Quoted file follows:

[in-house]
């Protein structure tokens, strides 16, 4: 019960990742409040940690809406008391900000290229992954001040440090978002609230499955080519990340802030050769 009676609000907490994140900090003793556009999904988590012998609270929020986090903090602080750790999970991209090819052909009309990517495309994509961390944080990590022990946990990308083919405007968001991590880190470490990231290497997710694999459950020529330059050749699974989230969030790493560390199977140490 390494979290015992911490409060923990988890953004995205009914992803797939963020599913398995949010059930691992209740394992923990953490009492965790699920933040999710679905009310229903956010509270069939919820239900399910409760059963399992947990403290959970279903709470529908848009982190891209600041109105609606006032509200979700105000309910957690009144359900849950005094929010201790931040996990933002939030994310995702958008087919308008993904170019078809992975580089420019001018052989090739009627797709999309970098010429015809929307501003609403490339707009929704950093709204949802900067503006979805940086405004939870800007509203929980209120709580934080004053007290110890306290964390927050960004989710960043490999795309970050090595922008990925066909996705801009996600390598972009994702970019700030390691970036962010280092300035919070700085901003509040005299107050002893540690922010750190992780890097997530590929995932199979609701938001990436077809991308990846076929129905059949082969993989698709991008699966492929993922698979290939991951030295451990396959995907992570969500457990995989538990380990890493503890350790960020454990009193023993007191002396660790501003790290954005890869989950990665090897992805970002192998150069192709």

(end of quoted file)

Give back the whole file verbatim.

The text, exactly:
[in-house]
């Protein structure tokens, strides 16, 4: 019960990742409040940690809406008391900000290229992954001040440090978002609230499955080519990340802030050769 009676609000907490994140900090003793556009999904988590012998609270929020986090903090602080750790999970991209090819052909009309990517495309994509961390944080990590022990946990990308083919405007968001991590880190470490990231290497997710694999459950020529330059050749699974989230969030790493560390199977140490 390494979290015992911490409060923990988890953004995205009914992803797939963020599913398995949010059930691992209740394992923990953490009492965790699920933040999710679905009310229903956010509270069939919820239900399910409760059963399992947990403290959970279903709470529908848009982190891209600041109105609606006032509200979700105000309910957690009144359900849950005094929010201790931040996990933002939030994310995702958008087919308008993904170019078809992975580089420019001018052989090739009627797709999309970098010429015809929307501003609403490339707009929704950093709204949802900067503006979805940086405004939870800007509203929980209120709580934080004053007290110890306290964390927050960004989710960043490999795309970050090595922008990925066909996705801009996600390598972009994702970019700030390691970036962010280092300035919070700085901003509040005299107050002893540690922010750190992780890097997530590929995932199979609701938001990436077809991308990846076929129905059949082969993989698709991008699966492929993922698979290939991951030295451990396959995907992570969500457990995989538990380990890493503890350790960020454990009193023993007191002396660790501003790290954005890869989950990665090897992805970002192998150069192709």